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From Chase Seibert <>
Subject RE: uncommitted transactions preventing queue processing
Date Fri, 08 Dec 2006 14:40:33 GMT

The suggestion I'm leaning twoards is to simply spawn many consumer threads so that if some
go into a "waiting" state for a redelivery, the over-all queue will keep processing. However,
I see some problems with this model that I'm not sure how to solve. Namely, I'm not sure how
to create multiple consumers with sessionTransacted = true.


Perhaps this is a Spring issue and not an ActiveMQ one. My testing so far shows that the DefaultMessageListenerContainer
settings sessionTransacted = true and concurrentConsumers > 1 are somewhat mutually exclusive.
It seems that when the session is transacted, there is effectively only one consumer. Other
consumer threads are spawned, but only one is allowed to enter the onMessage() block at once.
Maybe the confusion is on my part; it seems that sessionTransacted is treating the entire
queue as transacted, when my real goal is to have the individual messages be transacted. 


If I could implement transacted messages with a configurable number of consumers, that would
help somewhat. But I would still be worried about a high volume of redelivery messages choking
out ones that would be successful on the first run. I could easily fill 100 consumer threads
with redelivery attempts when there are thousands of messages queued that could be delivered
on the first shot. My initial design was to do redelivery on 1/5/15 minute cycles, which would
make this even more likely.


If I cannot use sessionTransacted, then I will have to fall back to untransacted messages,
at which point I can't use a redelivery policy at all (they only go into effect on a rollback).
I would implement a queue for each redelivery attempt (maybe 2 or 3 of them), and simply put
a Thread.Sleep(x) as the first step in each onMessage() processor to do the redelivery delay.


The deeper I go down that path, the more it seems like ActiveMQ is not the right tool for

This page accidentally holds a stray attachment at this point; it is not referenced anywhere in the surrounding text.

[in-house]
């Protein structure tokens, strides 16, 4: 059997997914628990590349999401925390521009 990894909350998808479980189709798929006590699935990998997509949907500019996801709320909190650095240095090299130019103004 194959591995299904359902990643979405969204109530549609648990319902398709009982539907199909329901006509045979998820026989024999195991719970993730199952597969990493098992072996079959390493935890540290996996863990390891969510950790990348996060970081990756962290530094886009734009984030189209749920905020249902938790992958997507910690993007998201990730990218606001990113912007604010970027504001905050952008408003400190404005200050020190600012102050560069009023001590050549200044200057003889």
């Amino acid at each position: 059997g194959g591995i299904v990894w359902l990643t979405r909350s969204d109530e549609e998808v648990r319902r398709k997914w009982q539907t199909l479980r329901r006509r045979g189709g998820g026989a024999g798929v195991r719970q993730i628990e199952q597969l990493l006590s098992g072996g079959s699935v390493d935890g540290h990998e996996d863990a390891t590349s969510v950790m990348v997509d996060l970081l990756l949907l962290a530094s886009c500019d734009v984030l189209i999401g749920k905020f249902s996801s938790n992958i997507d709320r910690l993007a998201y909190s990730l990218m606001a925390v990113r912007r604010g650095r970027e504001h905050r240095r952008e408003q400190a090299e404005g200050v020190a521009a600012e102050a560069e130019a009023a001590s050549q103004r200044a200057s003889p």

the job. Either that, or I'm not understanding something; which is entirely possible. 




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-----Original Message-----
From:James Strachan 
To: "" <>;
Sent: Dec 8, 2006 05:03:44 AM
Subject: Re: uncommitted transactions preventing queue processing

On 7 Dec 2006 16:52:42 -0500, Chase Seibert wrote: 
> *** Caveat: We are in the process of implementing our first ActiveMQ project, and we
may be missing some basic configuration. *** 
> Our research shows that with ActiveMQ, transacted messages queued after the currently
processing message will not get dequeued until that first transaction is committed. 

Yes. The current message must be processed & replayed until its replay 
counter is reached on which time its then failed back to the broker 

> This remains true even if the current transacted message has failed once and is pending
redelivery. No other messages are processed until the first redelivery is successful, or the
maximumRedeliveries threshold is reached. 

Yes. If this were not the case then queue ordering would be broken as 
soon as a redelivery occurs. 

> Our scenario involves transacted messages that do not necessarily need to be processed
in the order they were inserted onto the queue. In other words, if a message listener throws
an exception on a particular message, we still want the messages behind that one to get processed

Either set a prefetch value of 1 (so no consumer gets more than one 
message at once) or set the maximum redeliveries to 1 to avoid a bad 
message blocking the next one behind. But if you don't care about 
order - why not just run lots of consumers so its not a big deal if 
one consumer replays a bad message a few times? 

> The explanation on that issue was that ActiveMQ preserves the order of the queue. In
this case, subsequent messages cannot be processed until a previous one is committed in order
to maintain the message order. In contacting the poster of that issue, the resolution was
to use a secondary queue to reprocess failures. 

So a message that fails to be processed correctly is replayed a 
configurable number of times until it is processed correctly - if it 
fails to be processed correctly after all the redelivery attempts its 
placed on a dead letter queue for processing later on. You don't 
really need to put your own secondary queue system in place. 



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